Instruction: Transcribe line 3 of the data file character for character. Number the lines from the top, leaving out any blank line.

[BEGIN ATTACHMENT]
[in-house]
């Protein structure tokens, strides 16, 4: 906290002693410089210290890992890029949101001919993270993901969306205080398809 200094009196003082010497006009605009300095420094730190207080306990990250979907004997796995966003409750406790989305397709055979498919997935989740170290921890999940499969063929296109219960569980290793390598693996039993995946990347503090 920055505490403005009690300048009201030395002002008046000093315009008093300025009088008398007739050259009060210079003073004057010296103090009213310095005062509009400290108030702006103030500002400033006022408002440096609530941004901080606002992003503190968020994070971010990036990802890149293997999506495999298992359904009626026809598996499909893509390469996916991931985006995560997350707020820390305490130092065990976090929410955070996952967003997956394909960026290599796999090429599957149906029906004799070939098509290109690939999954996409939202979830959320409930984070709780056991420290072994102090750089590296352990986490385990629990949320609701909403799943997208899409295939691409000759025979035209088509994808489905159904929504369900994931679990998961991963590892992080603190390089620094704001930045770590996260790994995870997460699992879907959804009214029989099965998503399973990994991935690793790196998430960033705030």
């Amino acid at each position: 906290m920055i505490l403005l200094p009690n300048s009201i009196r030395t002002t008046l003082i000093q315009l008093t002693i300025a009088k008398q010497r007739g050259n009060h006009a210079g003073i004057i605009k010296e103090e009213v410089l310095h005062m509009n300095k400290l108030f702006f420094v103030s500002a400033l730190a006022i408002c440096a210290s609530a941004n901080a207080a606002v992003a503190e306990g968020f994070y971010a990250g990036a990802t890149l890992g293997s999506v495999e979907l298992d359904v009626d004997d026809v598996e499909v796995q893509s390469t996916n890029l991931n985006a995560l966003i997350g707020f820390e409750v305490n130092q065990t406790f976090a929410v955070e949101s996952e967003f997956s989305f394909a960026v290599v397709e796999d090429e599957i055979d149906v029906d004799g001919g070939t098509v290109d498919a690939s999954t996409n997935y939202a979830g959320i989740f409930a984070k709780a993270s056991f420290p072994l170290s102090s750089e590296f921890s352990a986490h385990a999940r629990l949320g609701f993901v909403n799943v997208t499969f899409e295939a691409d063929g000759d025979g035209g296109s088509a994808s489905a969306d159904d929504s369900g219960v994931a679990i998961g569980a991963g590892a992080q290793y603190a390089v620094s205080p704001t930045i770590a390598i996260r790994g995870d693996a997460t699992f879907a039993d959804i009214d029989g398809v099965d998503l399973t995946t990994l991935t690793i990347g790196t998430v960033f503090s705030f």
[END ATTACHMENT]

């Amino acid at each position: 906290m920055i505490l403005l200094p009690n300048s009201i009196r030395t002002t008046l003082i000093q315009l008093t002693i300025a009088k008398q010497r007739g050259n009060h006009a210079g003073i004057i605009k010296e103090e009213v410089l310095h005062m509009n300095k400290l108030f702006f420094v103030s500002a400033l730190a006022i408002c440096a210290s609530a941004n901080a207080a606002v992003a503190e306990g968020f994070y971010a990250g990036a990802t890149l890992g293997s999506v495999e979907l298992d359904v009626d004997d026809v598996e499909v796995q893509s390469t996916n890029l991931n985006a995560l966003i997350g707020f820390e409750v305490n130092q065990t406790f976090a929410v955070e949101s996952e967003f997956s989305f394909a960026v290599v397709e796999d090429e599957i055979d149906v029906d004799g001919g070939t098509v290109d498919a690939s999954t996409n997935y939202a979830g959320i989740f409930a984070k709780a993270s056991f420290p072994l170290s102090s750089e590296f921890s352990a986490h385990a999940r629990l949320g609701f993901v909403n799943v997208t499969f899409e295939a691409d063929g000759d025979g035209g296109s088509a994808s489905a969306d159904d929504s369900g219960v994931a679990i998961g569980a991963g590892a992080q290793y603190a390089v620094s205080p704001t930045i770590a390598i996260r790994g995870d693996a997460t699992f879907a039993d959804i009214d029989g398809v099965d998503l399973t995946t990994l991935t690793i990347g790196t998430v960033f503090s705030f």